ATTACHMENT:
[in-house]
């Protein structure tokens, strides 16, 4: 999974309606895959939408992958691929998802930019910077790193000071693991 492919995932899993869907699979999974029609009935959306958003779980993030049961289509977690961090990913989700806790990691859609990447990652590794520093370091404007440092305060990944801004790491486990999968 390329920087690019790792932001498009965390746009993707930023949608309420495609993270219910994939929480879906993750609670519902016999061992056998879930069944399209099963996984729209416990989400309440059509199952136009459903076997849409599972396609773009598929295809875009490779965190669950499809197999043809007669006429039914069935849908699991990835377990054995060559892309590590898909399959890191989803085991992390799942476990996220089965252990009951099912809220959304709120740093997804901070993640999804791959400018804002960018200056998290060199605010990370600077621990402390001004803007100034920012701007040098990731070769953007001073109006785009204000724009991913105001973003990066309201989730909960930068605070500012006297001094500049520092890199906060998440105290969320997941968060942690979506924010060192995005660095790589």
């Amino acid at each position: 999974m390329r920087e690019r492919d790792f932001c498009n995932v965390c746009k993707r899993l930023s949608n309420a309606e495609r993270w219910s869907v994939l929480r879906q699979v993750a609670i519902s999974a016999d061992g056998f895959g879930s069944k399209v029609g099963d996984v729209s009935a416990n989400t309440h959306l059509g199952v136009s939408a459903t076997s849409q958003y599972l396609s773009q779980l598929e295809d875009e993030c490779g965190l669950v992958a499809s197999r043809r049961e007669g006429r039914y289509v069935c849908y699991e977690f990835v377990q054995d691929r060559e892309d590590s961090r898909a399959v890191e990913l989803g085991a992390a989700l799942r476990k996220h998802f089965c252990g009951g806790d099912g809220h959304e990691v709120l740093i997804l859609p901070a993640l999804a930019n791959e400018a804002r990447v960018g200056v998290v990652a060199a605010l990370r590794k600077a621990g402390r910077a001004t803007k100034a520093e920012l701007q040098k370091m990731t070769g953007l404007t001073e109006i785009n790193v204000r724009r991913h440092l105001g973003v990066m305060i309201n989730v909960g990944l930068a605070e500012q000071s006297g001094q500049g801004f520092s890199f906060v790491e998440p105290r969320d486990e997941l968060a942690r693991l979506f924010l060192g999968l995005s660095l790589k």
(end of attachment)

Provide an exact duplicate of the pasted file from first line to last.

[in-house]
């Protein structure tokens, strides 16, 4: 999974309606895959939408992958691929998802930019910077790193000071693991 492919995932899993869907699979999974029609009935959306958003779980993030049961289509977690961090990913989700806790990691859609990447990652590794520093370091404007440092305060990944801004790491486990999968 390329920087690019790792932001498009965390746009993707930023949608309420495609993270219910994939929480879906993750609670519902016999061992056998879930069944399209099963996984729209416990989400309440059509199952136009459903076997849409599972396609773009598929295809875009490779965190669950499809197999043809007669006429039914069935849908699991990835377990054995060559892309590590898909399959890191989803085991992390799942476990996220089965252990009951099912809220959304709120740093997804901070993640999804791959400018804002960018200056998290060199605010990370600077621990402390001004803007100034920012701007040098990731070769953007001073109006785009204000724009991913105001973003990066309201989730909960930068605070500012006297001094500049520092890199906060998440105290969320997941968060942690979506924010060192995005660095790589």
């Amino acid at each position: 999974m390329r920087e690019r492919d790792f932001c498009n995932v965390c746009k993707r899993l930023s949608n309420a309606e495609r993270w219910s869907v994939l929480r879906q699979v993750a609670i519902s999974a016999d061992g056998f895959g879930s069944k399209v029609g099963d996984v729209s009935a416990n989400t309440h959306l059509g199952v136009s939408a459903t076997s849409q958003y599972l396609s773009q779980l598929e295809d875009e993030c490779g965190l669950v992958a499809s197999r043809r049961e007669g006429r039914y289509v069935c849908y699991e977690f990835v377990q054995d691929r060559e892309d590590s961090r898909a399959v890191e990913l989803g085991a992390a989700l799942r476990k996220h998802f089965c252990g009951g806790d099912g809220h959304e990691v709120l740093i997804l859609p901070a993640l999804a930019n791959e400018a804002r990447v960018g200056v998290v990652a060199a605010l990370r590794k600077a621990g402390r910077a001004t803007k100034a520093e920012l701007q040098k370091m990731t070769g953007l404007t001073e109006i785009n790193v204000r724009r991913h440092l105001g973003v990066m305060i309201n989730v909960g990944l930068a605070e500012q000071s006297g001094q500049g801004f520092s890199f906060v790491e998440p105290r969320d486990e997941l968060a942690r693991l979506f924010l060192g999968l995005s660095l790589k």